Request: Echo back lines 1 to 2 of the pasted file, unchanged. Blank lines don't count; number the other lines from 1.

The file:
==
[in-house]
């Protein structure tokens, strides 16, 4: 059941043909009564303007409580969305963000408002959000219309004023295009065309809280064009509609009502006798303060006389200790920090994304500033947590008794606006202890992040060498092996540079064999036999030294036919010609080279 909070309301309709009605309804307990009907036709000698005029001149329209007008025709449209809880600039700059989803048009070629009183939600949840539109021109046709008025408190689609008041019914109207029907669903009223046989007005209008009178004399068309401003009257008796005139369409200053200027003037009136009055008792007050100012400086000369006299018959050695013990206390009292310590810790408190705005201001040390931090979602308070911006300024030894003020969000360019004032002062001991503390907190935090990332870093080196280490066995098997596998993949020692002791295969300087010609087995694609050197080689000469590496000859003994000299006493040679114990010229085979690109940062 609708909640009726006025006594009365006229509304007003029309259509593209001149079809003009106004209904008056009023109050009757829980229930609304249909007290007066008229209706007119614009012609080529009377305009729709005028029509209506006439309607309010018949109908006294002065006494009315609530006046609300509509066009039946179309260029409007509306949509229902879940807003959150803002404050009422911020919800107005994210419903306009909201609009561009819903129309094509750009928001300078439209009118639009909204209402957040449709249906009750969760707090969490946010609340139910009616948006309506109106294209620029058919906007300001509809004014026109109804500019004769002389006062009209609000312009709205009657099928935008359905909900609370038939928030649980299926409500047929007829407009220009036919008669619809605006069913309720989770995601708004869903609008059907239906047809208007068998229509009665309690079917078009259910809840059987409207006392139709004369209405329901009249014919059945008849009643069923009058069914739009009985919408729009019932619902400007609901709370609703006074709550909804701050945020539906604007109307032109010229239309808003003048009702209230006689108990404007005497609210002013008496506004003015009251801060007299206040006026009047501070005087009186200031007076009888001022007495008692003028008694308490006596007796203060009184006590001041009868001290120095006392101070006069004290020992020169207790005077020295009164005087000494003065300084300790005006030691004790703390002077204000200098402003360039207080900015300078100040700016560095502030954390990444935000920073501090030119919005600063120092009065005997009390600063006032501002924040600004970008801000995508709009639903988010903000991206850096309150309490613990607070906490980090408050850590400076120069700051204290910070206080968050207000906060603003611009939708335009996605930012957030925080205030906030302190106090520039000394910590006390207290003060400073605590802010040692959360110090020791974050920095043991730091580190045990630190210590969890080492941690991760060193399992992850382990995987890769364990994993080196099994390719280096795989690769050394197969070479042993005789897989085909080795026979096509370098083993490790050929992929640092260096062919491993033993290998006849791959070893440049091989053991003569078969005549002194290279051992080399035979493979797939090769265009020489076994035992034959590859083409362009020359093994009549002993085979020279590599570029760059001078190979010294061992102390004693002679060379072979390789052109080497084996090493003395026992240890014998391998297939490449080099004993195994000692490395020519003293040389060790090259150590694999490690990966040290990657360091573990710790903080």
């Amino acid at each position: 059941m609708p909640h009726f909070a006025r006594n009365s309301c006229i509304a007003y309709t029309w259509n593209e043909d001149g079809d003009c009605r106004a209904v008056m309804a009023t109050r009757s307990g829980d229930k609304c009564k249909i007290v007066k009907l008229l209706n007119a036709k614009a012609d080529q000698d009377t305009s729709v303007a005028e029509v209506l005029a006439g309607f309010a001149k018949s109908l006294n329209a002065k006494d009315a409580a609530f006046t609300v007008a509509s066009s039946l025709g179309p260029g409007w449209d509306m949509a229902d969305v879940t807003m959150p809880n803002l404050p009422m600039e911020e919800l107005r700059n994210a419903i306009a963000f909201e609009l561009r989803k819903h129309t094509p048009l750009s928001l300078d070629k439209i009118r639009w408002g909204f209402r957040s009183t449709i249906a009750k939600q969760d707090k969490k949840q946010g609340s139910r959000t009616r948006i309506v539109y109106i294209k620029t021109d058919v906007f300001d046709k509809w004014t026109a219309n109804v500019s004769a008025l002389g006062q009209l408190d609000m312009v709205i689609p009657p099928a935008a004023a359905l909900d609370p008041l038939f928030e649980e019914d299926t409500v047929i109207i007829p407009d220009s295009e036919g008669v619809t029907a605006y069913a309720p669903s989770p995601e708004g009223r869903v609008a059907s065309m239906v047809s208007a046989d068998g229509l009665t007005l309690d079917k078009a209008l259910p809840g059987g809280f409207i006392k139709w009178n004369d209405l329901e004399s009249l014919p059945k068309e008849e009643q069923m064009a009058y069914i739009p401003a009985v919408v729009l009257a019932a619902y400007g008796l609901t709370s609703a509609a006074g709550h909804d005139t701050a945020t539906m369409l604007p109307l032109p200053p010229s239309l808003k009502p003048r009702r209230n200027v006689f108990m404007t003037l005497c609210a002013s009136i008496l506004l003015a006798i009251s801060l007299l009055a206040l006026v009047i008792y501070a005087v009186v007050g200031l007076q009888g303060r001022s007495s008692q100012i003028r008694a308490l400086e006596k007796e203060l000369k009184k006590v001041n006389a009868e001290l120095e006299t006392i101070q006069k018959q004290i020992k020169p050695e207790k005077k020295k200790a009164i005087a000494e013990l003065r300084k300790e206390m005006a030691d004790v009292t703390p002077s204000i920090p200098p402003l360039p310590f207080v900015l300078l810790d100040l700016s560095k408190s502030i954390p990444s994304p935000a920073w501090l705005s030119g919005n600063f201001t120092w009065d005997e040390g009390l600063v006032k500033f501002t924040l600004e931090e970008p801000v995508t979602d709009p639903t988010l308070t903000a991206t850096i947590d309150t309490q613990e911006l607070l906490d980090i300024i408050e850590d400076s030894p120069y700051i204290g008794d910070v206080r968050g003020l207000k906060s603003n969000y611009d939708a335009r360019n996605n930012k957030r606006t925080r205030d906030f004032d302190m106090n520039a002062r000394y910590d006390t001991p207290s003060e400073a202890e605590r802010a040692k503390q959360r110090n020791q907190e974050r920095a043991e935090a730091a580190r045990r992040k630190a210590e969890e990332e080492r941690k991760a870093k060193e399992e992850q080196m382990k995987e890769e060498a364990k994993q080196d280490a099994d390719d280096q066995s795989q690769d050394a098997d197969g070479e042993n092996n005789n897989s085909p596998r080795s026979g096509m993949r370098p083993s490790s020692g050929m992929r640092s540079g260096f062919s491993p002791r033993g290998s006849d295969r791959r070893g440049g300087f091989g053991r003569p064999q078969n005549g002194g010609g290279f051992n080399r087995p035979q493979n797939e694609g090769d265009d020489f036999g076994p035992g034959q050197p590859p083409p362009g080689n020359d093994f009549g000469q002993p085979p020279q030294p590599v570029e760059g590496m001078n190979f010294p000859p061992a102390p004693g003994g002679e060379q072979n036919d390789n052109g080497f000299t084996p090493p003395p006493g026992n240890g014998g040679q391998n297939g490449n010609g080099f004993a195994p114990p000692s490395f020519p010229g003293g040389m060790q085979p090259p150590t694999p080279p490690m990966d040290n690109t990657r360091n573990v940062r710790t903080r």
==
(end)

[in-house]
């Protein structure tokens, strides 16, 4: 059941043909009564303007409580969305963000408002959000219309004023295009065309809280064009509609009502006798303060006389200790920090994304500033947590008794606006202890992040060498092996540079064999036999030294036919010609080279 909070309301309709009605309804307990009907036709000698005029001149329209007008025709449209809880600039700059989803048009070629009183939600949840539109021109046709008025408190689609008041019914109207029907669903009223046989007005209008009178004399068309401003009257008796005139369409200053200027003037009136009055008792007050100012400086000369006299018959050695013990206390009292310590810790408190705005201001040390931090979602308070911006300024030894003020969000360019004032002062001991503390907190935090990332870093080196280490066995098997596998993949020692002791295969300087010609087995694609050197080689000469590496000859003994000299006493040679114990010229085979690109940062 609708909640009726006025006594009365006229509304007003029309259509593209001149079809003009106004209904008056009023109050009757829980229930609304249909007290007066008229209706007119614009012609080529009377305009729709005028029509209506006439309607309010018949109908006294002065006494009315609530006046609300509509066009039946179309260029409007509306949509229902879940807003959150803002404050009422911020919800107005994210419903306009909201609009561009819903129309094509750009928001300078439209009118639009909204209402957040449709249906009750969760707090969490946010609340139910009616948006309506109106294209620029058919906007300001509809004014026109109804500019004769002389006062009209609000312009709205009657099928935008359905909900609370038939928030649980299926409500047929007829407009220009036919008669619809605006069913309720989770995601708004869903609008059907239906047809208007068998229509009665309690079917078009259910809840059987409207006392139709004369209405329901009249014919059945008849009643069923009058069914739009009985919408729009019932619902400007609901709370609703006074709550909804701050945020539906604007109307032109010229239309808003003048009702209230006689108990404007005497609210002013008496506004003015009251801060007299206040006026009047501070005087009186200031007076009888001022007495008692003028008694308490006596007796203060009184006590001041009868001290120095006392101070006069004290020992020169207790005077020295009164005087000494003065300084300790005006030691004790703390002077204000200098402003360039207080900015300078100040700016560095502030954390990444935000920073501090030119919005600063120092009065005997009390600063006032501002924040600004970008801000995508709009639903988010903000991206850096309150309490613990607070906490980090408050850590400076120069700051204290910070206080968050207000906060603003611009939708335009996605930012957030925080205030906030302190106090520039000394910590006390207290003060400073605590802010040692959360110090020791974050920095043991730091580190045990630190210590969890080492941690991760060193399992992850382990995987890769364990994993080196099994390719280096795989690769050394197969070479042993005789897989085909080795026979096509370098083993490790050929992929640092260096062919491993033993290998006849791959070893440049091989053991003569078969005549002194290279051992080399035979493979797939090769265009020489076994035992034959590859083409362009020359093994009549002993085979020279590599570029760059001078190979010294061992102390004693002679060379072979390789052109080497084996090493003395026992240890014998391998297939490449080099004993195994000692490395020519003293040389060790090259150590694999490690990966040290990657360091573990710790903080």